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At the completion of this chapter, the reader will be able to:

  1. List the factors that, when dysfunctional, can have a negative impact on a movement

  2. Describe the various methods by which physical therapy can have a positive impact on movement dysfunction

  3. List three stages of learning according to Fitts and Posner

  4. Describe the differences between an open skill and a closed skill

  5. Describe the differences among the various types of practices

  6. Describe the types of feedback that can be provided by a patient and the advantages and disadvantages of each

  7. Discuss the importance of measuring functional outcomes

  8. Apply the various principles behind the provided patient example in a variety of situations


As with the previous chapter, the intent of this chapter is to demonstrate how comprehensive the knowledge base needs to be for a practicing clinician. To provide a comprehensive description of the tools at the disposal of a physical therapist requires the inclusion of many terms that may be unfamiliar to the student at this point such as “muscle energy,” and “proprioceptive neuromuscular facilitation.” However, the student will be introduced to these terms and will eventually learn about them in greater detail and be able to use them further down the line.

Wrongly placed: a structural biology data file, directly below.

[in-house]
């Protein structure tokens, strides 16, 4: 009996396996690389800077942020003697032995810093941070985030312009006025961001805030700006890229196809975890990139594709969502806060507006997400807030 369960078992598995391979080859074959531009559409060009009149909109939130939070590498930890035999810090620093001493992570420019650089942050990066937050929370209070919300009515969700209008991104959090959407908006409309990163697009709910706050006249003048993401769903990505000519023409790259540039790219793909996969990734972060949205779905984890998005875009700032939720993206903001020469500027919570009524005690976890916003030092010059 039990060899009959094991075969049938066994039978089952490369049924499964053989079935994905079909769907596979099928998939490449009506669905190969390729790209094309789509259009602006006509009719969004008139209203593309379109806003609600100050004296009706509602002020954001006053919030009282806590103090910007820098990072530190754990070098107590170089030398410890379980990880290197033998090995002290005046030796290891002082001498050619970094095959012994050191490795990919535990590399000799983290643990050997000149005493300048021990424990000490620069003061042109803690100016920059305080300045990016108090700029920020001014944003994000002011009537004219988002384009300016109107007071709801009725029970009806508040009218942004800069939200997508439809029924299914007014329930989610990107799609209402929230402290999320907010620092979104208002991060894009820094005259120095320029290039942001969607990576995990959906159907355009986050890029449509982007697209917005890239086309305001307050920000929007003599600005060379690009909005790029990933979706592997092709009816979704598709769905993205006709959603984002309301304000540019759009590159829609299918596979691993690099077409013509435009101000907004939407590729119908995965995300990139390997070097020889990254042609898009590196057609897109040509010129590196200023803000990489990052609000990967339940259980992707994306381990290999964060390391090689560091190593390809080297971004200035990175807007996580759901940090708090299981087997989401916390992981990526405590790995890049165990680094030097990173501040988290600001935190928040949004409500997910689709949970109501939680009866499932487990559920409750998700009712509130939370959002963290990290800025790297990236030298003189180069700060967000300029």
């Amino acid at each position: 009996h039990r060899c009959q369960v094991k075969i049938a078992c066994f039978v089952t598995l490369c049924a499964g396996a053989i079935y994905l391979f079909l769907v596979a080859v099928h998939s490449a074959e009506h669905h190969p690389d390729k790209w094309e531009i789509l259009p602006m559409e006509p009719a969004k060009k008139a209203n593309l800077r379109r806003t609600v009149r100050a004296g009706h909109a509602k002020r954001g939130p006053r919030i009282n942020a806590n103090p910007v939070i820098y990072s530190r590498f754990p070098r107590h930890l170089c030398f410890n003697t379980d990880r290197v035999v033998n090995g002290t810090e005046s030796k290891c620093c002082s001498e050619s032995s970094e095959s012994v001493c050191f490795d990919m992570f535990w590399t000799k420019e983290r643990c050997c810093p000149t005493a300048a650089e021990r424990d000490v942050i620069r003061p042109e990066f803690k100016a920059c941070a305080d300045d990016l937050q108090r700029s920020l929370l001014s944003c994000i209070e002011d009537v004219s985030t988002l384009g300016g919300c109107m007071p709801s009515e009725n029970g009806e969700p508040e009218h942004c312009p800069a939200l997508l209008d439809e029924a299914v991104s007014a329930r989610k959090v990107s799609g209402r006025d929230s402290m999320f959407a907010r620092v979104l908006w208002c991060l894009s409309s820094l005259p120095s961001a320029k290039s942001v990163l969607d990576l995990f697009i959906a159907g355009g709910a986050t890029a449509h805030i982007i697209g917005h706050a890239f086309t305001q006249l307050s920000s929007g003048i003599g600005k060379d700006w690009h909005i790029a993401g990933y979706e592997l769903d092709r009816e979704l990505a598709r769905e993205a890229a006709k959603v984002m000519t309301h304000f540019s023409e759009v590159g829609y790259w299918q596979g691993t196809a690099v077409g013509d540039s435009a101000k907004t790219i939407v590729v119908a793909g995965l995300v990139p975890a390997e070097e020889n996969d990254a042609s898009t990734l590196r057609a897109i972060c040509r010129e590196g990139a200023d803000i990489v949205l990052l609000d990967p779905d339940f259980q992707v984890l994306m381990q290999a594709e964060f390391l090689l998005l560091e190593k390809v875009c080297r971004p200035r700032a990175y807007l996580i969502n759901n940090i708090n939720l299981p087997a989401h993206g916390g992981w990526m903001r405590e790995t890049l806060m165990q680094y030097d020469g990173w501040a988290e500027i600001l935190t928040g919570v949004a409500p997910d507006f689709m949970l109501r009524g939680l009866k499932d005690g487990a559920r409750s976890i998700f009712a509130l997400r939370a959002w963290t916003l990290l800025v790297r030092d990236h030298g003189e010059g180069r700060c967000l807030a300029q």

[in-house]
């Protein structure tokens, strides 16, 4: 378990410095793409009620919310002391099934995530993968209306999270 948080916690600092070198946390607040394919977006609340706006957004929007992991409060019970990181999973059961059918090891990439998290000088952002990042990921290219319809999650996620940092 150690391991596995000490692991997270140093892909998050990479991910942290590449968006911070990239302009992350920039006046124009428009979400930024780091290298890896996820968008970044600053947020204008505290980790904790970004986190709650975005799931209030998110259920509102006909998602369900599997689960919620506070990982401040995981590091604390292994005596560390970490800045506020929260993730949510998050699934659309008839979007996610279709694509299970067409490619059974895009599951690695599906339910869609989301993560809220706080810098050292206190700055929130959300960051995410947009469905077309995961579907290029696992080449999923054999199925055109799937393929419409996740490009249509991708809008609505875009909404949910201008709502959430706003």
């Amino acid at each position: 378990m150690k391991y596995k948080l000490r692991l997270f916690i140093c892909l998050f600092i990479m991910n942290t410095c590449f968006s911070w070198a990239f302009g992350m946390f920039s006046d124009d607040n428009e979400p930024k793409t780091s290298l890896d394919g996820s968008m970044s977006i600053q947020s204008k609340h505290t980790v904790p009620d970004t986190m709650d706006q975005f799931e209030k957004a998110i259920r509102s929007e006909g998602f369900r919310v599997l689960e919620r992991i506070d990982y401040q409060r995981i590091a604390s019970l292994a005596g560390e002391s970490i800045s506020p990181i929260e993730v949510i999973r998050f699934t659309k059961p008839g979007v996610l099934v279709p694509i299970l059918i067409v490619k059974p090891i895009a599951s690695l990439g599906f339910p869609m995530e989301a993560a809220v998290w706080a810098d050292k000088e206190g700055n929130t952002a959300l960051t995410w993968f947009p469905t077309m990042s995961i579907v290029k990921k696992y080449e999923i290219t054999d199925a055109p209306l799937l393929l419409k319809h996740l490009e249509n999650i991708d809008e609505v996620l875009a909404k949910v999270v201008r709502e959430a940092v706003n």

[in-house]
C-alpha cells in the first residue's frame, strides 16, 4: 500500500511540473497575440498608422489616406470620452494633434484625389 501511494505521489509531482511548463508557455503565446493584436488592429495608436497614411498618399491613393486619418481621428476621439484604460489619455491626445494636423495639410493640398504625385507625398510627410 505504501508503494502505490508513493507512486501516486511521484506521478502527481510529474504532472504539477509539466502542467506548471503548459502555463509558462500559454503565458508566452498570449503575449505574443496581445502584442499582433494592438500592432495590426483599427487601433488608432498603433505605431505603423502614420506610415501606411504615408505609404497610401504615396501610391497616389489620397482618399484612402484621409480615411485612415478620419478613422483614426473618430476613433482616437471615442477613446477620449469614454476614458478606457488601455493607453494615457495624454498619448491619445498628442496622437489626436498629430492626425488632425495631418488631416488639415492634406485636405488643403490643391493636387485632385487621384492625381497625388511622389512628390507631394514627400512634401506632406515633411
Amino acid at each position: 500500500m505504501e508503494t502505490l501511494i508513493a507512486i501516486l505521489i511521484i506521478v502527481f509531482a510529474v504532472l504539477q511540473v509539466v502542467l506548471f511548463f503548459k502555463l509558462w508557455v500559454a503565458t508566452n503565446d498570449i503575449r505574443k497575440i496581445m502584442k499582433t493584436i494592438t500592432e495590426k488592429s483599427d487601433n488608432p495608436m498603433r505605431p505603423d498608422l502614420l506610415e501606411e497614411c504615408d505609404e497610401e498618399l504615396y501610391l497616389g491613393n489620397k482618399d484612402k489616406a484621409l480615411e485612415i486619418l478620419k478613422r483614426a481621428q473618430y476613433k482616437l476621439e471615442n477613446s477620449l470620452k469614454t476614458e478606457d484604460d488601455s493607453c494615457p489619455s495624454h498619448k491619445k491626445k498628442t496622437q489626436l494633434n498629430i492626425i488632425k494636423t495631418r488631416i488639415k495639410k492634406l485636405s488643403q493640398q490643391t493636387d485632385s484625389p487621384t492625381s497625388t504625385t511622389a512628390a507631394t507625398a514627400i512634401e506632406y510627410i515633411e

The correction of movement dysfunction requires a detailed analysis of the various components of a movement. As described in Chapter 4, the production of movement is a complex process involving a number of interrelated systems and normal development of those systems. Each of these systems controls a number of critical components that work together to allow normal movement to occur. As described in Chapter 6, these critical components are subject to breakdown, resulting in movement dysfunction. These components include, but are not limited to:

  • Pain

  • Structural malalignment

  • Cardiovascular fitness (anaerobic and aerobic—see Chapter 4)

  • Muscle performance (strength, endurance, and power)

  • Mobility (normal range of motion, flexibility, and accessory joint motion—see Chapter 11)

  • Neuromuscular control (stabilization, proprioception, balance, and coordination)

All of the listed components can be viewed as integrated entities, with each having the potential to have a negative impact on movement if dysfunctional. The focus of physical therapy is to determine the sum effect of the breakdown of these components on an individual’s function. Movement without purpose and control is both inefficient and ineffective. Skilled performance requires cooperation among strength, endurance, speed, and accuracy. In addition, skilled performance is dependent on practice or experience.


A physical therapist can be viewed as an expert in both the detection and correction of abnormal movement.

A trained physical therapist can observe a patient and determine a working hypothesis for a reason behind every abnormal movement observed. Once the diagnosis is correct, the intervention consists of methods to rehabilitate and retrain the dysfunctional structures.


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